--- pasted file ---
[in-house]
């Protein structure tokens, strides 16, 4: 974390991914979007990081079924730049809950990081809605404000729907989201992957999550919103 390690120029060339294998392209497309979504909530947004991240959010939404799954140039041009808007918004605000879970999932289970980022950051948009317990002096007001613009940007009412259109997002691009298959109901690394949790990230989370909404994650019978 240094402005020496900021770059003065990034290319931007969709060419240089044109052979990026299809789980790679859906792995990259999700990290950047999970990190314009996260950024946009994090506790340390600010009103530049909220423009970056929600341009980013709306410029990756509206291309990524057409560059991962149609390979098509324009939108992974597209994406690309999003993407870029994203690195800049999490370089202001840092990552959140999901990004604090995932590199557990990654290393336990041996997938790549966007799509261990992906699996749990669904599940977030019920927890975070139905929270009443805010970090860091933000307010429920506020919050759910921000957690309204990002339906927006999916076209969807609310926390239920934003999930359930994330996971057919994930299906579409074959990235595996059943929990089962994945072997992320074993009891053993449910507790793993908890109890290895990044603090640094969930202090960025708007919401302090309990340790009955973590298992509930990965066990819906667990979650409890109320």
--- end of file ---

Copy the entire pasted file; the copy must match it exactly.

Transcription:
[in-house]
């Protein structure tokens, strides 16, 4: 974390991914979007990081079924730049809950990081809605404000729907989201992957999550919103 390690120029060339294998392209497309979504909530947004991240959010939404799954140039041009808007918004605000879970999932289970980022950051948009317990002096007001613009940007009412259109997002691009298959109901690394949790990230989370909404994650019978 240094402005020496900021770059003065990034290319931007969709060419240089044109052979990026299809789980790679859906792995990259999700990290950047999970990190314009996260950024946009994090506790340390600010009103530049909220423009970056929600341009980013709306410029990756509206291309990524057409560059991962149609390979098509324009939108992974597209994406690309999003993407870029994203690195800049999490370089202001840092990552959140999901990004604090995932590199557990990654290393336990041996997938790549966007799509261990992906699996749990669904599940977030019920927890975070139905929270009443805010970090860091933000307010429920506020919050759910921000957690309204990002339906927006999916076209969807609310926390239920934003999930359930994330996971057919994930299906579409074959990235595996059943929990089962994945072997992320074993009891053993449910507790793993908890109890290895990044603090640094969930202090960025708007919401302090309990340790009955973590298992509930990965066990819906667990979650409890109320």